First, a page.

By Malini Bhatia, founder and CEO of Marriage.com.
There was a time, long ago, when I used to think of marriage as some sort of a perfect fairytale ending -- a time when I used to believe marriage would be a partnership for life, spent with someone with shared priorities and values, who would support every dream, goal and ambition of mine.
And then I got married, and it was time for a reality check.
Just like marriages, businesses that are built on partnerships tend to have a better chance of success than those that aren’t, provided they are both well-managed. This may come as a bit of surprise to folks who seem to believe in drawing a line when it comes to their personal relationships versus the professional ones. However, as an entrepreneur married for over a decade, I feel similar ideologies can be applied to both marriage and business relationships to nurture and strengthen them.
Successful Partnerships Revolve Around Proper Communication
Marriages can fail, and they often do. So do partnerships. And more often than not communication, or lack thereof, is to blame. The root cause of most problems in any relationship, whether professional or personal, can be put down to misunderstandings that result from lack of communication.
Communication plays a critical role in effective negotiations to ensure you achieve your goals, either personal or professional. Effective communication is the key to fostering a good working relationship between your business partner and yourself, which goes a long way in nurturing efficiency and boosting morale.
The same can be said of a good marriage. A marital partnership thrives on the uninhibited exchange of emotion, desires and beliefs. Most marriages will go through rough patches at some point that alters the way couples communicate with each other. To get around tough situations, it’s important that couples make communication an intentional practice. And even though not everyone is blessed with the art of effective communication naturally, couples can develop a uniquely shared language if they make a sincere effort. Try experimenting with different approaches -- sometimes that alone can be fun and productive.
It’s All About Compassion
Compassion helps forge strong bonds between business partners. Letting your partner know that you will be with them every step of the way, no matter what, can go a long way in the success of any business venture. Compassion also builds trust. Being compassionate requires trying to understand things from the other person’s point of view before reacting. This ensures that your partner inherently believes in you and trusts you. They will feel safe in discussing issues with you, assured that you won't jump to conclusions.
In a similar vein, compassion towards your better half allows them to feel more respected, appreciated and cared for. Having compassion means that you sympathize with your partner and would go the distance in helping them in their hour of need.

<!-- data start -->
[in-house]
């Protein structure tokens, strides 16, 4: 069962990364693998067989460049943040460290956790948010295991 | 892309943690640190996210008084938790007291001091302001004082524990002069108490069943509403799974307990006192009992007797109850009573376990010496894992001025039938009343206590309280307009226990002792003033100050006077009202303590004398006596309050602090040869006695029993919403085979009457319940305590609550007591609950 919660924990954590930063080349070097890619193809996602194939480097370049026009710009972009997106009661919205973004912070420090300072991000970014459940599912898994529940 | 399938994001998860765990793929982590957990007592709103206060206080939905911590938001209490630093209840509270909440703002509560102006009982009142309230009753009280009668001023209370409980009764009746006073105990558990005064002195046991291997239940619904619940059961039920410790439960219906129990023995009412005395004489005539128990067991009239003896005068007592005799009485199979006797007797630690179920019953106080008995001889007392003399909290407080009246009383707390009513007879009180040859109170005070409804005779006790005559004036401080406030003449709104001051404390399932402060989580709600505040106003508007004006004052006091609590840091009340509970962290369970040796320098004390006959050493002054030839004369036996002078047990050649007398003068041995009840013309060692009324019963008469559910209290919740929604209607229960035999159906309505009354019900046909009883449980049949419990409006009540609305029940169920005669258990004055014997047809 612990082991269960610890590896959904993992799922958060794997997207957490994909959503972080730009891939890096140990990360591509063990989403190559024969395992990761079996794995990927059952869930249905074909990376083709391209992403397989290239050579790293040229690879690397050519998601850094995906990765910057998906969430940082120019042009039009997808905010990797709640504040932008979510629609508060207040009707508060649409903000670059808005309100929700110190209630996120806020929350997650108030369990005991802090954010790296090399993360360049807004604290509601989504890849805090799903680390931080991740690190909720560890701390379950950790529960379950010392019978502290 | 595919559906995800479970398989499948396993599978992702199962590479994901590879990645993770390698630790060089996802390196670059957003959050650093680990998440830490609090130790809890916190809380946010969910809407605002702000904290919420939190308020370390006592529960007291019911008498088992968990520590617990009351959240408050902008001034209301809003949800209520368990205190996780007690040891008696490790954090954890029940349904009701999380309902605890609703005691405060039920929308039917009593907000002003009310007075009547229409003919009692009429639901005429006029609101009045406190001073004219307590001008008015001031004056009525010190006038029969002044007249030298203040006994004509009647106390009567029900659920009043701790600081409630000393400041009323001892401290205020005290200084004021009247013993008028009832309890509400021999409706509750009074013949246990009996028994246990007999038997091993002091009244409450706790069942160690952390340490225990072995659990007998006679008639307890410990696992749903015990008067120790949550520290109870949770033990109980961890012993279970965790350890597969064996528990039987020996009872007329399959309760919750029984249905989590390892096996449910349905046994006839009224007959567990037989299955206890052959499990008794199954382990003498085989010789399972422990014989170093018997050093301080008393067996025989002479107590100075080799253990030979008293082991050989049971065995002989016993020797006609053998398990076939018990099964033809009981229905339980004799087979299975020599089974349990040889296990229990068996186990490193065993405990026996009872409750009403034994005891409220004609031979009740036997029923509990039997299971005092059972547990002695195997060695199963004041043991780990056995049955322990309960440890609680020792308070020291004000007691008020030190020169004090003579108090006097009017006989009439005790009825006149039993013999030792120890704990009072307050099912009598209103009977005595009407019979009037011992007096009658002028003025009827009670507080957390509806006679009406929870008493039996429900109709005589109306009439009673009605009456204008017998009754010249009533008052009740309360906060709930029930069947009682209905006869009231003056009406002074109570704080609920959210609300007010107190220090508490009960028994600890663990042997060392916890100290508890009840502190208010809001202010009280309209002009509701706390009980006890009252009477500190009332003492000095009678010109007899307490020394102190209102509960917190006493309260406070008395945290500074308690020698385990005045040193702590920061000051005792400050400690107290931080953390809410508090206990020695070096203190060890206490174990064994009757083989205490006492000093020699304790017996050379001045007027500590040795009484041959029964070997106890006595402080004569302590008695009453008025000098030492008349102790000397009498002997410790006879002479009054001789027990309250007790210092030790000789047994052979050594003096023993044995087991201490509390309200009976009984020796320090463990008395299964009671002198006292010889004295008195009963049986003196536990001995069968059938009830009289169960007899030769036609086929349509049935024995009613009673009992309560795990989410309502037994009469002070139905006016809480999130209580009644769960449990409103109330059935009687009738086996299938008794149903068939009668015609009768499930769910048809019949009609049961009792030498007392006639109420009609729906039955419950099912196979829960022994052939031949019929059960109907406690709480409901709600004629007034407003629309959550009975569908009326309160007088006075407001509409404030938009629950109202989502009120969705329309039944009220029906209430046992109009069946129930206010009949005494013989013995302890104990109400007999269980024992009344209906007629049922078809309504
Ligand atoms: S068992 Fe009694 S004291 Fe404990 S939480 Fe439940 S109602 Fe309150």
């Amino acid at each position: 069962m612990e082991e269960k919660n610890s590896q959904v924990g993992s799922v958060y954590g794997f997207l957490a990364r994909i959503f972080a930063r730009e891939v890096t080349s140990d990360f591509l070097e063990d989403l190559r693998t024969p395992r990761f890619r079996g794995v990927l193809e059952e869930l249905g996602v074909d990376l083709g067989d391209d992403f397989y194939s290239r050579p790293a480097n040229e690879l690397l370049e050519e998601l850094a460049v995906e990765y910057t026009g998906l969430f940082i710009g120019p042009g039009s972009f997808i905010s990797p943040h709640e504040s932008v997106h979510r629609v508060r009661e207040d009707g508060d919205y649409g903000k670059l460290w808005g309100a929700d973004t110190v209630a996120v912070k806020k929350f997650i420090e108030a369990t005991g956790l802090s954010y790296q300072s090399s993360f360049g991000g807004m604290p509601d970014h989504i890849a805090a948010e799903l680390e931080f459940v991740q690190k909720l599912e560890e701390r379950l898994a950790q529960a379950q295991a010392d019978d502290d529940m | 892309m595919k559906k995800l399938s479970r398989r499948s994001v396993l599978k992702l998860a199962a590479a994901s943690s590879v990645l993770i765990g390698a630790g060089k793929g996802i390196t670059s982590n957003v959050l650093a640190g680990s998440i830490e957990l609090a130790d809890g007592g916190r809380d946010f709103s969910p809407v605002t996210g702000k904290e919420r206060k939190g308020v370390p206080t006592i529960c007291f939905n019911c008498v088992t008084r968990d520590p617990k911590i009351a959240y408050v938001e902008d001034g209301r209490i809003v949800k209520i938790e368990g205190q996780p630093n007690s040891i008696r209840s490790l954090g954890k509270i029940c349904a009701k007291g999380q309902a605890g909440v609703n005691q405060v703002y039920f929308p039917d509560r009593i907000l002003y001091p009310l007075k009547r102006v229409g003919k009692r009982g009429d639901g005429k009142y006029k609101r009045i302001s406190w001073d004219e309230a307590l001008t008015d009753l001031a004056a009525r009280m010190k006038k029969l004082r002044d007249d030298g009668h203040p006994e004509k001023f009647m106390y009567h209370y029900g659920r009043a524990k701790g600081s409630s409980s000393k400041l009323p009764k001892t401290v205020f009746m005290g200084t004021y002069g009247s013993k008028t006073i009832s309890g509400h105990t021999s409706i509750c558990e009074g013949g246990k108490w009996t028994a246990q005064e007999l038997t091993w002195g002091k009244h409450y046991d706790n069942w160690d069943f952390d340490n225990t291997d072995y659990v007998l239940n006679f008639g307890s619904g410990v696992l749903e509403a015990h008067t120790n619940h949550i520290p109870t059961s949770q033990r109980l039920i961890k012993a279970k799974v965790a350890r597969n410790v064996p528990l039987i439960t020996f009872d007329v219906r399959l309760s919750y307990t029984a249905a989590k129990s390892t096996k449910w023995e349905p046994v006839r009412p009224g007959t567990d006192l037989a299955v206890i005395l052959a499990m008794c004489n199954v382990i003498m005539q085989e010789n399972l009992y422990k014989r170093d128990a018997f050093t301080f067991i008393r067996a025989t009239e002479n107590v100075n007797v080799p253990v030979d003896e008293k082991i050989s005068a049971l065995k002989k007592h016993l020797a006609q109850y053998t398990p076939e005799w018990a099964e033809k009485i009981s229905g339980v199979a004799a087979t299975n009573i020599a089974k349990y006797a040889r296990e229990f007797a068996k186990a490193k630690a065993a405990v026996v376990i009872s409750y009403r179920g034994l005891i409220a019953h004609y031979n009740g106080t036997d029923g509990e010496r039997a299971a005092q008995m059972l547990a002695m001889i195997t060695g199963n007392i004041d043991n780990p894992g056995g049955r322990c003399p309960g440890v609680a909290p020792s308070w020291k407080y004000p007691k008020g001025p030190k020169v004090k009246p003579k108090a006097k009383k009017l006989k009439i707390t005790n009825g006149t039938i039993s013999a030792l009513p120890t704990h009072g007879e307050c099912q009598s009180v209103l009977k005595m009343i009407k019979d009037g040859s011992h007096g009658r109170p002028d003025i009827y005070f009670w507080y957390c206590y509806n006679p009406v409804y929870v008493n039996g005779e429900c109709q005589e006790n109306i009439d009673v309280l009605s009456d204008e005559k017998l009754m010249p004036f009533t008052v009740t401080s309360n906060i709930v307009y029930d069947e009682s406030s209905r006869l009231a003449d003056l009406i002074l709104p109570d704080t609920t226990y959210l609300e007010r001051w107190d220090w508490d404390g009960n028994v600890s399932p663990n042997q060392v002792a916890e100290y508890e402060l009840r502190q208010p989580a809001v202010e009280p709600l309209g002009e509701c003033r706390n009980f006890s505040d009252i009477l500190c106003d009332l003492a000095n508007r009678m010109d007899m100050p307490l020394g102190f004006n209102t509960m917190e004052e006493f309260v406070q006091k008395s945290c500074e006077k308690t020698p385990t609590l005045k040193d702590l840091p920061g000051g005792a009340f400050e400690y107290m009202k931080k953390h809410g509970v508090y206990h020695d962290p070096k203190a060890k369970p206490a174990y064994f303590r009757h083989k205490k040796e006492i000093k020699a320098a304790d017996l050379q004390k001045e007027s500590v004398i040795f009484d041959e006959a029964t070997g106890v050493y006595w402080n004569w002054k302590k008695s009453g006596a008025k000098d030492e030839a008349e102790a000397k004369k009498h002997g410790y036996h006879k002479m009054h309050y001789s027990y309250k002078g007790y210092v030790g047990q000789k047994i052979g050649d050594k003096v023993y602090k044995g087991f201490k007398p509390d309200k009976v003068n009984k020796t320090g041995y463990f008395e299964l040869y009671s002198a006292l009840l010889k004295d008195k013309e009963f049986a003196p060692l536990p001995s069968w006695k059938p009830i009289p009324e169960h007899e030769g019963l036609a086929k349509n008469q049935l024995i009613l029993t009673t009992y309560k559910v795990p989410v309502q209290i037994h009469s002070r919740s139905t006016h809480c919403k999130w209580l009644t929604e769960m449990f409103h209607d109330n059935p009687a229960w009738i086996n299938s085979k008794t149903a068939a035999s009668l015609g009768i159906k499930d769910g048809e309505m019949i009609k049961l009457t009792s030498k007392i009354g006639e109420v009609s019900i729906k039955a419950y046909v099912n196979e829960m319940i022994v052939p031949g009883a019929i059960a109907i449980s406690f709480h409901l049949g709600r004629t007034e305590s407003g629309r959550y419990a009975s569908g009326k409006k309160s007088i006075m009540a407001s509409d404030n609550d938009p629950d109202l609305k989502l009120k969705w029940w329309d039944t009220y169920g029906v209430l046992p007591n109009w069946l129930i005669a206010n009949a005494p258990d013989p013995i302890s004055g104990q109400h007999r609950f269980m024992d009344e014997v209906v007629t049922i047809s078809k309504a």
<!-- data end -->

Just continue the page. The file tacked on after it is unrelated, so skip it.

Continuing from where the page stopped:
Both marital and business relationships can be marred by financial constraints. For every Danielle Weisberg and Carly Zakin (Co-Founders, theSkimm) type of success to emerge from the Silicon Valley, there have been countless partnerships that failed to take off.
Financial problems and equity are among the most common challenges that have led to soured business partnerships. Not all partnership matches are made in heaven. There are occasions when one of the partners has been willing to invest all the money, needing only strategy or tech support to get a business off the ground. How then, is equity divided? What is the valuation criteria for both the partners? Are both the parties absolutely convinced of the guidelines?
Money is the life-source of any business. But in a partnership, it often turns out to be the source of disagreement unless there is a transparent, agreed-upon financial plan for money management.
Thoughtlessly spending money tends to be the No. 1 financial cause of couple separation. In his paper titled "Bank On It: Thrifty Couples Are the Happiest," Jeffrey Dew says that the likelihood of divorce goes up by 45 percent in situations where a spouse feels that their money is being spent foolishly by the other.
Despite the ups and downs, both marriage and a successful business partnership start with one common goal: to build something that will last for generations. Professional partnerships that are built to last have mutually inclusive priorities and shared values. Marriages that hold steadfast are built on the same foundation.
Malini Bhatia is Founder & CEO of Marriage.com, a community of trusted experts that provide information and support on all things marriage.